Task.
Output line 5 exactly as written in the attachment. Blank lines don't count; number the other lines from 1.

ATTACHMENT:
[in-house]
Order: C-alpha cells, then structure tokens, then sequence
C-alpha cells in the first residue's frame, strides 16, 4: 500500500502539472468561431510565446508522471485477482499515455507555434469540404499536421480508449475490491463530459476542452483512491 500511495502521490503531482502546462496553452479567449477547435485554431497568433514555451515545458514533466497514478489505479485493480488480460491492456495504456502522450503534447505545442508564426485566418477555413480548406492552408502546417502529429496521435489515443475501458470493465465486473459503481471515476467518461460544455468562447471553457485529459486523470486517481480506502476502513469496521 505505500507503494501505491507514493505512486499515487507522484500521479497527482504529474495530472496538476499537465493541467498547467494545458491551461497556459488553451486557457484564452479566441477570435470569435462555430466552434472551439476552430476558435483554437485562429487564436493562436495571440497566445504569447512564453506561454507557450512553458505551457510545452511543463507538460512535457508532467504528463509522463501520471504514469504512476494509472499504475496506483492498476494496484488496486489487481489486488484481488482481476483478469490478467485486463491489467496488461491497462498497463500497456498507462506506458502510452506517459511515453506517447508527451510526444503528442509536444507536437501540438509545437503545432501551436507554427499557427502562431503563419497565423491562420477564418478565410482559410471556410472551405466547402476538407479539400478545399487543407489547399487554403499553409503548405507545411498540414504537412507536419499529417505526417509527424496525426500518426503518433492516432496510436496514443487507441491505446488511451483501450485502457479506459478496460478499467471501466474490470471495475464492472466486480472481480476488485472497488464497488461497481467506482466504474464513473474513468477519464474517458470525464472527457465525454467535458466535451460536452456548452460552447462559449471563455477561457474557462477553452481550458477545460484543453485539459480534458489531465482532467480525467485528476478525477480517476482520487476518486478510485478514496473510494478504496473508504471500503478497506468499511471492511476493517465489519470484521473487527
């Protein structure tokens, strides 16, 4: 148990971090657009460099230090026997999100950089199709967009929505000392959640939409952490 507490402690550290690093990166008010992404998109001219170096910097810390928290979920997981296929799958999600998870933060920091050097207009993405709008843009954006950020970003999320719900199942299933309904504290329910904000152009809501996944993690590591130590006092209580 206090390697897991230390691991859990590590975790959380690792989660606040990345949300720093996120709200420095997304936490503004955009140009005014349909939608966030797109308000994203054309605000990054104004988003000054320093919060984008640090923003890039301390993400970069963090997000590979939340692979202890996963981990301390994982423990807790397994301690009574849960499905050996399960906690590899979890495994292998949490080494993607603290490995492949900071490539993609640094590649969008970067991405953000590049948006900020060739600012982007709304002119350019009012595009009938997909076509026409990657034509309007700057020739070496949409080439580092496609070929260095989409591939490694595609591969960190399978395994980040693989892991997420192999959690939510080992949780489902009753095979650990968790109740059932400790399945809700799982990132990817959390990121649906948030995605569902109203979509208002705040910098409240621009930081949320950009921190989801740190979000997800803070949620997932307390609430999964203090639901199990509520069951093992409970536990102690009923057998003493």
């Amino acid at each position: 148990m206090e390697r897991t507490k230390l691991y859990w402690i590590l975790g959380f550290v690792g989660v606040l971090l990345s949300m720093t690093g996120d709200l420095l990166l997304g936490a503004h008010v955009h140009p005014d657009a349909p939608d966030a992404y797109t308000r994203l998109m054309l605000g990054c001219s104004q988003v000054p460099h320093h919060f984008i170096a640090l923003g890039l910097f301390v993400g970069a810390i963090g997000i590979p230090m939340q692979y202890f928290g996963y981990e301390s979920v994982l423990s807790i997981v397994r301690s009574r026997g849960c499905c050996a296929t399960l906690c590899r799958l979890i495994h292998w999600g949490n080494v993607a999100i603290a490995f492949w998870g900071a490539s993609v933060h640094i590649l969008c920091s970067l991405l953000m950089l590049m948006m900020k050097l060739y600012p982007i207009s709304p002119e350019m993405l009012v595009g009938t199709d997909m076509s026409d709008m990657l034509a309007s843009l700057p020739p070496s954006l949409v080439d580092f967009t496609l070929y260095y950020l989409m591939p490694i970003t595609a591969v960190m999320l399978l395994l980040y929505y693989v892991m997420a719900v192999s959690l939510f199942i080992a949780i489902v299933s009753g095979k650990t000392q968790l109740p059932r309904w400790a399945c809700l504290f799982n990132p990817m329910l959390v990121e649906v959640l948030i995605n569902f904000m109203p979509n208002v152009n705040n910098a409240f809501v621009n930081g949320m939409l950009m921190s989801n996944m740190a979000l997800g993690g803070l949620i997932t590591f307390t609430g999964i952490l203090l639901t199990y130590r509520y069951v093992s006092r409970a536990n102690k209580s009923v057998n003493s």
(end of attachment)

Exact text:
């Amino acid at each position: 148990m206090e390697r897991t507490k230390l691991y859990w402690i590590l975790g959380f550290v690792g989660v606040l971090l990345s949300m720093t690093g996120d709200l420095l990166l997304g936490a503004h008010v955009h140009p005014d657009a349909p939608d966030a992404y797109t308000r994203l998109m054309l605000g990054c001219s104004q988003v000054p460099h320093h919060f984008i170096a640090l923003g890039l910097f301390v993400g970069a810390i963090g997000i590979p230090m939340q692979y202890f928290g996963y981990e301390s979920v994982l423990s807790i997981v397994r301690s009574r026997g849960c499905c050996a296929t399960l906690c590899r799958l979890i495994h292998w999600g949490n080494v993607a999100i603290a490995f492949w998870g900071a490539s993609v933060h640094i590649l969008c920091s970067l991405l953000m950089l590049m948006m900020k050097l060739y600012p982007i207009s709304p002119e350019m993405l009012v595009g009938t199709d997909m076509s026409d709008m990657l034509a309007s843009l700057p020739p070496s954006l949409v080439d580092f967009t496609l070929y260095y950020l989409m591939p490694i970003t595609a591969v960190m999320l399978l395994l980040y929505y693989v892991m997420a719900v192999s959690l939510f199942i080992a949780i489902v299933s009753g095979k650990t000392q968790l109740p059932r309904w400790a399945c809700l504290f799982n990132p990817m329910l959390v990121e649906v959640l948030i995605n569902f904000m109203p979509n208002v152009n705040n910098a409240f809501v621009n930081g949320m939409l950009m921190s989801n996944m740190a979000l997800g993690g803070l949620i997932t590591f307390t609430g999964i952490l203090l639901t199990y130590r509520y069951v093992s006092r409970a536990n102690k209580s009923v057998n003493s």